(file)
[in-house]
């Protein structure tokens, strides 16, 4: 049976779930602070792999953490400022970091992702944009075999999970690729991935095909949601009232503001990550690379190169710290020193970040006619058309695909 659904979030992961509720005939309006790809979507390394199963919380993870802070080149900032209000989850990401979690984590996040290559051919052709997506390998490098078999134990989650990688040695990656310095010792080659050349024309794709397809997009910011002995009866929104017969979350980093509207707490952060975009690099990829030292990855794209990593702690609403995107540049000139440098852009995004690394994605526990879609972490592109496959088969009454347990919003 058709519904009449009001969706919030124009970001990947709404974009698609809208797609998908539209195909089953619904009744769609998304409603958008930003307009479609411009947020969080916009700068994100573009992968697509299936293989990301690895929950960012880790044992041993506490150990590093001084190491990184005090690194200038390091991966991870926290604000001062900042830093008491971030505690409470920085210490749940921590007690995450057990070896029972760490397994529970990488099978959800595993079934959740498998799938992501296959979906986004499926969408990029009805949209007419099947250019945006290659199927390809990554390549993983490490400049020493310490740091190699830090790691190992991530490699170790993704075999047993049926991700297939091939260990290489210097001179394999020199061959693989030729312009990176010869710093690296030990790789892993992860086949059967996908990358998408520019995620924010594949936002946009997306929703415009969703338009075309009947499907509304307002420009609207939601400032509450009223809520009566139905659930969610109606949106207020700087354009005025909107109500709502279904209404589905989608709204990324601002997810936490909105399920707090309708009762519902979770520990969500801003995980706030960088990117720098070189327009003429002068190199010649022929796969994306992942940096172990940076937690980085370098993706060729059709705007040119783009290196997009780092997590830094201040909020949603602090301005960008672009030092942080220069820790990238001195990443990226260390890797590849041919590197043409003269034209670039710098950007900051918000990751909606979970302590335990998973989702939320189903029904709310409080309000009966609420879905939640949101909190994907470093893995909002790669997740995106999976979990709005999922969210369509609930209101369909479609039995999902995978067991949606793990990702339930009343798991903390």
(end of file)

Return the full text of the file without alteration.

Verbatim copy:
[in-house]
């Protein structure tokens, strides 16, 4: 049976779930602070792999953490400022970091992702944009075999999970690729991935095909949601009232503001990550690379190169710290020193970040006619058309695909 659904979030992961509720005939309006790809979507390394199963919380993870802070080149900032209000989850990401979690984590996040290559051919052709997506390998490098078999134990989650990688040695990656310095010792080659050349024309794709397809997009910011002995009866929104017969979350980093509207707490952060975009690099990829030292990855794209990593702690609403995107540049000139440098852009995004690394994605526990879609972490592109496959088969009454347990919003 058709519904009449009001969706919030124009970001990947709404974009698609809208797609998908539209195909089953619904009744769609998304409603958008930003307009479609411009947020969080916009700068994100573009992968697509299936293989990301690895929950960012880790044992041993506490150990590093001084190491990184005090690194200038390091991966991870926290604000001062900042830093008491971030505690409470920085210490749940921590007690995450057990070896029972760490397994529970990488099978959800595993079934959740498998799938992501296959979906986004499926969408990029009805949209007419099947250019945006290659199927390809990554390549993983490490400049020493310490740091190699830090790691190992991530490699170790993704075999047993049926991700297939091939260990290489210097001179394999020199061959693989030729312009990176010869710093690296030990790789892993992860086949059967996908990358998408520019995620924010594949936002946009997306929703415009969703338009075309009947499907509304307002420009609207939601400032509450009223809520009566139905659930969610109606949106207020700087354009005025909107109500709502279904209404589905989608709204990324601002997810936490909105399920707090309708009762519902979770520990969500801003995980706030960088990117720098070189327009003429002068190199010649022929796969994306992942940096172990940076937690980085370098993706060729059709705007040119783009290196997009780092997590830094201040909020949603602090301005960008672009030092942080220069820790990238001195990443990226260390890797590849041919590197043409003269034209670039710098950007900051918000990751909606979970302590335990998973989702939320189903029904709310409080309000009966609420879905939640949101909190994907470093893995909002790669997740995106999976979990709005999922969210369509609930209101369909479609039995999902995978067991949606793990990702339930009343798991903390």